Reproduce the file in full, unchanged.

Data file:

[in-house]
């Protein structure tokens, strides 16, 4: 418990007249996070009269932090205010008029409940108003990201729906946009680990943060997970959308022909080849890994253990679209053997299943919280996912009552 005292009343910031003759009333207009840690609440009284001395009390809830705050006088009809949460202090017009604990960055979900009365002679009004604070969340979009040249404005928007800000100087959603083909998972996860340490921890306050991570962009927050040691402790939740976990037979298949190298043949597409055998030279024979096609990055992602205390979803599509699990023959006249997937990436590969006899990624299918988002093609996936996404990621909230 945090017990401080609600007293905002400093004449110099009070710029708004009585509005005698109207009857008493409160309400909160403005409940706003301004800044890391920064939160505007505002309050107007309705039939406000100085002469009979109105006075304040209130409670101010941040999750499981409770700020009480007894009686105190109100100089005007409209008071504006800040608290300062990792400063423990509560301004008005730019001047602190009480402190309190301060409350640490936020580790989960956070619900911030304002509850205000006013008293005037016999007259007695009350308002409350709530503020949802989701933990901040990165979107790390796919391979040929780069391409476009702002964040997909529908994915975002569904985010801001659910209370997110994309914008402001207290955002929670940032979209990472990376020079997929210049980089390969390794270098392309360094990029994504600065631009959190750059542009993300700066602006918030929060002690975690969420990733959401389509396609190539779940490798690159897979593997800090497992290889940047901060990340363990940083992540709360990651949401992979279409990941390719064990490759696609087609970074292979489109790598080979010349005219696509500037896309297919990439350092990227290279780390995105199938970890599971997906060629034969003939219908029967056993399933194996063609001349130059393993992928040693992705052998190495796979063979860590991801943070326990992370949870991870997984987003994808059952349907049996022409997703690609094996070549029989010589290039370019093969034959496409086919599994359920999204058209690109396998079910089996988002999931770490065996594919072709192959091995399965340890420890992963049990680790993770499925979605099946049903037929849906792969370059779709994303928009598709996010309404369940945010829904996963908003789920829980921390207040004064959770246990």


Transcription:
[in-house]
């Protein structure tokens, strides 16, 4: 418990007249996070009269932090205010008029409940108003990201729906946009680990943060997970959308022909080849890994253990679209053997299943919280996912009552 005292009343910031003759009333207009840690609440009284001395009390809830705050006088009809949460202090017009604990960055979900009365002679009004604070969340979009040249404005928007800000100087959603083909998972996860340490921890306050991570962009927050040691402790939740976990037979298949190298043949597409055998030279024979096609990055992602205390979803599509699990023959006249997937990436590969006899990624299918988002093609996936996404990621909230 945090017990401080609600007293905002400093004449110099009070710029708004009585509005005698109207009857008493409160309400909160403005409940706003301004800044890391920064939160505007505002309050107007309705039939406000100085002469009979109105006075304040209130409670101010941040999750499981409770700020009480007894009686105190109100100089005007409209008071504006800040608290300062990792400063423990509560301004008005730019001047602190009480402190309190301060409350640490936020580790989960956070619900911030304002509850205000006013008293005037016999007259007695009350308002409350709530503020949802989701933990901040990165979107790390796919391979040929780069391409476009702002964040997909529908994915975002569904985010801001659910209370997110994309914008402001207290955002929670940032979209990472990376020079997929210049980089390969390794270098392309360094990029994504600065631009959190750059542009993300700066602006918030929060002690975690969420990733959401389509396609190539779940490798690159897979593997800090497992290889940047901060990340363990940083992540709360990651949401992979279409990941390719064990490759696609087609970074292979489109790598080979010349005219696509500037896309297919990439350092990227290279780390995105199938970890599971997906060629034969003939219908029967056993399933194996063609001349130059393993992928040693992705052998190495796979063979860590991801943070326990992370949870991870997984987003994808059952349907049996022409997703690609094996070549029989010589290039370019093969034959496409086919599994359920999204058209690109396998079910089996988002999931770490065996594919072709192959091995399965340890420890992963049990680790993770499925979605099946049903037929849906792969370059779709994303928009598709996010309404369940945010829904996963908003789920829980921390207040004064959770246990």